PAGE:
Front Of House does the post-show sweep of the seating blocks (two wine glasses, three beer bottles, sixteen crumpled tickets) and then it's just Philip, at the desk, programming the designer's last changes before opening night. He'd do it tomorrow, but having a real job means doing all the grunt work in the evenings. Theatre policy is no drinking in the booth, so Philip makes a point of stepping out into the back row to take a gulp of cider between cues. There aren't actually that many of them (the designer isn't that much of a douchebag) but since House is out, the air conditioning is off, and the rising heat from the lights gets him buzzed pretty quickly.
He stumbles through the rest of the teardown: tucking the desk into its dust cover, making sure the fire exits are bolted, whispering goodnight to the dimmer packs. In the gloom of the lighting room, the disused lights hang from hooks in rows like bats, black barndoor wings tucked in towards their bodies.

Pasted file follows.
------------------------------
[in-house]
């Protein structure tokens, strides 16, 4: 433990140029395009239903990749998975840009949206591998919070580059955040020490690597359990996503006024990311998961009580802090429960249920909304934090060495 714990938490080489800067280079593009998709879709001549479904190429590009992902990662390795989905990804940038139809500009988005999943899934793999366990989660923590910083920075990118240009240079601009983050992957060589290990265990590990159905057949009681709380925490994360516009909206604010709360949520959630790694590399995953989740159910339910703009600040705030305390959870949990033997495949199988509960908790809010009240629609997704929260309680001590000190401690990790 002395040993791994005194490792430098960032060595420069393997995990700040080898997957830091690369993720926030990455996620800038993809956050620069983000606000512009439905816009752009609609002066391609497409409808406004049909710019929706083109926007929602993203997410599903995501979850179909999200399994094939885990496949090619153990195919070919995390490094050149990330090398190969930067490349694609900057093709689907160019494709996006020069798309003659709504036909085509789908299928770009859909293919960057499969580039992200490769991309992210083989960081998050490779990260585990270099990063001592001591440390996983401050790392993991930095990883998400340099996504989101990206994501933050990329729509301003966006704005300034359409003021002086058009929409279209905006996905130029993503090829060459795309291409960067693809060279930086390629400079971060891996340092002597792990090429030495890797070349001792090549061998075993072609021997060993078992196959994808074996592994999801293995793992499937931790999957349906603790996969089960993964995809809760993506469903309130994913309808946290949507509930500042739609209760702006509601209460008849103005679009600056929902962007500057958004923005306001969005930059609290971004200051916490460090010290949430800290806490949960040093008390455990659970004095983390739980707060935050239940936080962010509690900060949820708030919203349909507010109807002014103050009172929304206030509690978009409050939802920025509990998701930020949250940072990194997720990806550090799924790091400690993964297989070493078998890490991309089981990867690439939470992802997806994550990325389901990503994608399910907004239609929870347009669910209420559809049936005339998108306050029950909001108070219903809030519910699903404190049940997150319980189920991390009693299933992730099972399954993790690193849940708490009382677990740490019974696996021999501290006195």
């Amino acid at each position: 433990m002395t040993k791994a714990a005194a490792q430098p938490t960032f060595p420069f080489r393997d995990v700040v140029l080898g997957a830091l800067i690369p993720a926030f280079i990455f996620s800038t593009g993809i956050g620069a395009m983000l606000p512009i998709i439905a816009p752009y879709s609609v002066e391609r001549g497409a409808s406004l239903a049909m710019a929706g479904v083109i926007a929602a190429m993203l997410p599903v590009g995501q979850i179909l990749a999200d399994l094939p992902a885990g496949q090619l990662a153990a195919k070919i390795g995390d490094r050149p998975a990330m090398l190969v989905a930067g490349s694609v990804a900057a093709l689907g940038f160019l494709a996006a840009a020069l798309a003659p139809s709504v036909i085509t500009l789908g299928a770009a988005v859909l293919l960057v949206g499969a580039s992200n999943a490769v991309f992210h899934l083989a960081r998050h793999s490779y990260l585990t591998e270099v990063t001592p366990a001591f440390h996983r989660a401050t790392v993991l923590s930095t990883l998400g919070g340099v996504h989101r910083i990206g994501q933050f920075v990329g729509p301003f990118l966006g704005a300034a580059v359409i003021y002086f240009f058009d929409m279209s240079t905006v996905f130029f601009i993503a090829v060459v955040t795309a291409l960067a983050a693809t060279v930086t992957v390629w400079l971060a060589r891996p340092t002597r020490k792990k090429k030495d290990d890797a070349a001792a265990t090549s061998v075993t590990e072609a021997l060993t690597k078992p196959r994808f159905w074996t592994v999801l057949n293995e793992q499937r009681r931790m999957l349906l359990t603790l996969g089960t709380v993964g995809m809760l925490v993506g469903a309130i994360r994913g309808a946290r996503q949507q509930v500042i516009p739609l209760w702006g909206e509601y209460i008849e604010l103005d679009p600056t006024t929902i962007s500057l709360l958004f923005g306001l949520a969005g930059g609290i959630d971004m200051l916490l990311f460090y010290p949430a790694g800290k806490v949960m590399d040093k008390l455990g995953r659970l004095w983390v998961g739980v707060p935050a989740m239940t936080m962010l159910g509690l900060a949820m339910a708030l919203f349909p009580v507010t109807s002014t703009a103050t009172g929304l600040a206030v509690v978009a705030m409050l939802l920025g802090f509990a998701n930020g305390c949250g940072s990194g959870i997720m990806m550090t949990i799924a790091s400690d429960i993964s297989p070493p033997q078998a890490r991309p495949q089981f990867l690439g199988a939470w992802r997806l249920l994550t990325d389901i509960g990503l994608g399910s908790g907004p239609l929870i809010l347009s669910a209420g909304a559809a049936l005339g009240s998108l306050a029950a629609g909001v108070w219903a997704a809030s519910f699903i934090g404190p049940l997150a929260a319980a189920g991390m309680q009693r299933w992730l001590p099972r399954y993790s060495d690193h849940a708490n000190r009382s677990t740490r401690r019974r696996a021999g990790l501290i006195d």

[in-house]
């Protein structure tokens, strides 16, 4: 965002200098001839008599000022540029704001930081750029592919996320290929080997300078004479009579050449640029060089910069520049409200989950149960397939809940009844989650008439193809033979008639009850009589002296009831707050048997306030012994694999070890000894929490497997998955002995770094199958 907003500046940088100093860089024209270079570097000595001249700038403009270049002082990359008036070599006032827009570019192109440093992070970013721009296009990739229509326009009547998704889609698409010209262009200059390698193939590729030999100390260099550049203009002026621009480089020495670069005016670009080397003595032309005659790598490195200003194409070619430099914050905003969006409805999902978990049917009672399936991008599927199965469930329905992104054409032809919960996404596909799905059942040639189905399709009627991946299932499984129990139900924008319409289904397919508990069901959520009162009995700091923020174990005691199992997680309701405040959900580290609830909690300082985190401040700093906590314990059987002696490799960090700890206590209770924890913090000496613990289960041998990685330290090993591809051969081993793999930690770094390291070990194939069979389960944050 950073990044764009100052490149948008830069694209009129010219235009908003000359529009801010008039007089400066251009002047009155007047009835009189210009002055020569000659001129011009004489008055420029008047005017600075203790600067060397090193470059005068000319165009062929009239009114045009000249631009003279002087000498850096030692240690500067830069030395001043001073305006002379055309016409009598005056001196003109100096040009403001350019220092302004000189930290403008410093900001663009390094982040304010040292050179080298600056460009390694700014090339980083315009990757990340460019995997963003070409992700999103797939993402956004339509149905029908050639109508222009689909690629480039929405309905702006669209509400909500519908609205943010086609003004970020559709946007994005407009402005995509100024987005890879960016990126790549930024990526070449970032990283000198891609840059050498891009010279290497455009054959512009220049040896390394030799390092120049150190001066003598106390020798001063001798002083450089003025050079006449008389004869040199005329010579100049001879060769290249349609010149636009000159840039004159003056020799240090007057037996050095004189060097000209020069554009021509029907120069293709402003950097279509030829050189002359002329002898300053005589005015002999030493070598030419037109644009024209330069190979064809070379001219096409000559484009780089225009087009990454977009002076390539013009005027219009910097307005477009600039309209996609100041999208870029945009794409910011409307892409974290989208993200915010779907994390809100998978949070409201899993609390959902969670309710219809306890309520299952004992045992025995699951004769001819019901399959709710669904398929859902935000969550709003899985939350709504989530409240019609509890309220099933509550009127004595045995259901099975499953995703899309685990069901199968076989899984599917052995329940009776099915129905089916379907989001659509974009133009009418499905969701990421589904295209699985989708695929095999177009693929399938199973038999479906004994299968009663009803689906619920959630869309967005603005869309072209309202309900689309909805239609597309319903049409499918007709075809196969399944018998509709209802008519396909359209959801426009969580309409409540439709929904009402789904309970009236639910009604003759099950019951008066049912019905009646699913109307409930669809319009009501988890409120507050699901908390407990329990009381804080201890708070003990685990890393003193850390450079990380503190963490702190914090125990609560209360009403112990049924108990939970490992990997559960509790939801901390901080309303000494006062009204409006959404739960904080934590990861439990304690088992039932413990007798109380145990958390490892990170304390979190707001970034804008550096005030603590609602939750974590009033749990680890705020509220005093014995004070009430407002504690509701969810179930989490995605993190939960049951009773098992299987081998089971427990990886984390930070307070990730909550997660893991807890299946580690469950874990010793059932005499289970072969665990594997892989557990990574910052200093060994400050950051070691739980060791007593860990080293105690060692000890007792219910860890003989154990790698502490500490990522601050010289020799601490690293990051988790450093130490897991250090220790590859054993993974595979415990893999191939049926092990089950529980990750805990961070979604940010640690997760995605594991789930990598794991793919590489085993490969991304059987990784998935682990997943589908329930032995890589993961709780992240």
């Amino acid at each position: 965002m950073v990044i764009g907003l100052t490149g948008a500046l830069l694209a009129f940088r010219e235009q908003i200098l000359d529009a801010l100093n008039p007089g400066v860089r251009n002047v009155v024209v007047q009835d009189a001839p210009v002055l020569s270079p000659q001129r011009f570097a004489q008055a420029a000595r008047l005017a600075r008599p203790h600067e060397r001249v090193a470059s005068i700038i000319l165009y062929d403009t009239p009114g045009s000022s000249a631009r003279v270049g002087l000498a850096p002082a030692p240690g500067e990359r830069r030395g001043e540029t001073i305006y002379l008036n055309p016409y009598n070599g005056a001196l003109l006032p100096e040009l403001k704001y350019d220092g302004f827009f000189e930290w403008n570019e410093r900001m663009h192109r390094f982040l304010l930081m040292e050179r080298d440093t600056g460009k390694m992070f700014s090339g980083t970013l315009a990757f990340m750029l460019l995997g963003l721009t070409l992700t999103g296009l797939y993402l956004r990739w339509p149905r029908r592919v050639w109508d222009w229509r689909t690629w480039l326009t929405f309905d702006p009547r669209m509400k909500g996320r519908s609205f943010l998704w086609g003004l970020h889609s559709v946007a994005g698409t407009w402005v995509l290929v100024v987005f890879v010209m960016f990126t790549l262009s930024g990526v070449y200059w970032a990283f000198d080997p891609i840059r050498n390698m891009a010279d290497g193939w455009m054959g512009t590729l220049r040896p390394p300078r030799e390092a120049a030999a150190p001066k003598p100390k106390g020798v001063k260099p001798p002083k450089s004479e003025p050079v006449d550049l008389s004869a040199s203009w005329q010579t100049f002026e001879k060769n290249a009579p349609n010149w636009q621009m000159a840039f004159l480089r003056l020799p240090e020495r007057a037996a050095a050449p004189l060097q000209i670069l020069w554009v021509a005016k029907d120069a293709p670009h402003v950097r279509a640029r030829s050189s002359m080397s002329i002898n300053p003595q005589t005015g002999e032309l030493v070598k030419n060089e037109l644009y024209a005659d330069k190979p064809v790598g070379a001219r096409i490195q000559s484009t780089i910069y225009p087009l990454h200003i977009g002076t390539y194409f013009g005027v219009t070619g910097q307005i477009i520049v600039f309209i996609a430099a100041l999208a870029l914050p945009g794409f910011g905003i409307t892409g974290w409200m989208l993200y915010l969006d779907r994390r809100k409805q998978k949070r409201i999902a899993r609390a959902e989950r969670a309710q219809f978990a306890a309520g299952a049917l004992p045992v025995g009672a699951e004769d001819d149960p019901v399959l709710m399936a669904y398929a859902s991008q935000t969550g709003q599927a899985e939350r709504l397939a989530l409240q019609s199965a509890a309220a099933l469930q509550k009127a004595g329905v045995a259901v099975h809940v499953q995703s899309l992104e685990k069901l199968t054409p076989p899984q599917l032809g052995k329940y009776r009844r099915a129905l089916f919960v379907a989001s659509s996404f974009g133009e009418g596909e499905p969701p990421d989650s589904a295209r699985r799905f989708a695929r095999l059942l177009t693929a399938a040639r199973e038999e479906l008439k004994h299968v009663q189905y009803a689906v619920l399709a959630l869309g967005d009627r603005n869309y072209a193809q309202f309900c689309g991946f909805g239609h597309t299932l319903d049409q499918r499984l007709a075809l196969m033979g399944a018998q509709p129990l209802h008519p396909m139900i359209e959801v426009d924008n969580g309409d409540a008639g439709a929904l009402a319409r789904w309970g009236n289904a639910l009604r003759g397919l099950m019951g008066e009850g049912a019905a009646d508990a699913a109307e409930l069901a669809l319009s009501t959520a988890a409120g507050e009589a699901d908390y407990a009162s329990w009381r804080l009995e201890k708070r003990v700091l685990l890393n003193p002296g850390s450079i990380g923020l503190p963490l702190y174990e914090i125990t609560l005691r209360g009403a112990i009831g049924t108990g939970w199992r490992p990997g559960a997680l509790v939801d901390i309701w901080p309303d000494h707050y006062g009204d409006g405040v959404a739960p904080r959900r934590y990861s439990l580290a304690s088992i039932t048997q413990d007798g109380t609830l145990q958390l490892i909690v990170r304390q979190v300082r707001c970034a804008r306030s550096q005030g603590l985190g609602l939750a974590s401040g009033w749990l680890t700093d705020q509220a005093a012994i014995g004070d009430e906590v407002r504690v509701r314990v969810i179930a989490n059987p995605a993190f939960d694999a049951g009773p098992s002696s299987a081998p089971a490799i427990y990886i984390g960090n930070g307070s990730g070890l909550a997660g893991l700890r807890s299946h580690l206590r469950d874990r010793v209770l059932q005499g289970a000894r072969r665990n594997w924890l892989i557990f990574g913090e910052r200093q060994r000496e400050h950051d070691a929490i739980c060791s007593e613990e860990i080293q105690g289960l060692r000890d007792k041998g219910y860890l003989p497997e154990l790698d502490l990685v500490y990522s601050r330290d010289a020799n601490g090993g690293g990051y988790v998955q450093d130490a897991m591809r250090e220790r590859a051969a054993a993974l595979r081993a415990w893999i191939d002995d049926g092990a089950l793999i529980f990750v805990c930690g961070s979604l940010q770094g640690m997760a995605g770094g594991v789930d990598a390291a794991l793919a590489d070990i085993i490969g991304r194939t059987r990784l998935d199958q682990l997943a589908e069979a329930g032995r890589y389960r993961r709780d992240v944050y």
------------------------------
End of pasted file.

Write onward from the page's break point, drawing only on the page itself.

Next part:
As he wanders through backstage toward the foyer, Philip gives a little rap on the door marked "off limits". It's not really on the list, but techs are a superstitious lot: A friend made him go out of his way to do it during a pack-out once, which probably saved his life when a light fell from the grid onto where he'd been a moment ago. he's knocked on it after every show since.
This is the first time it swings open.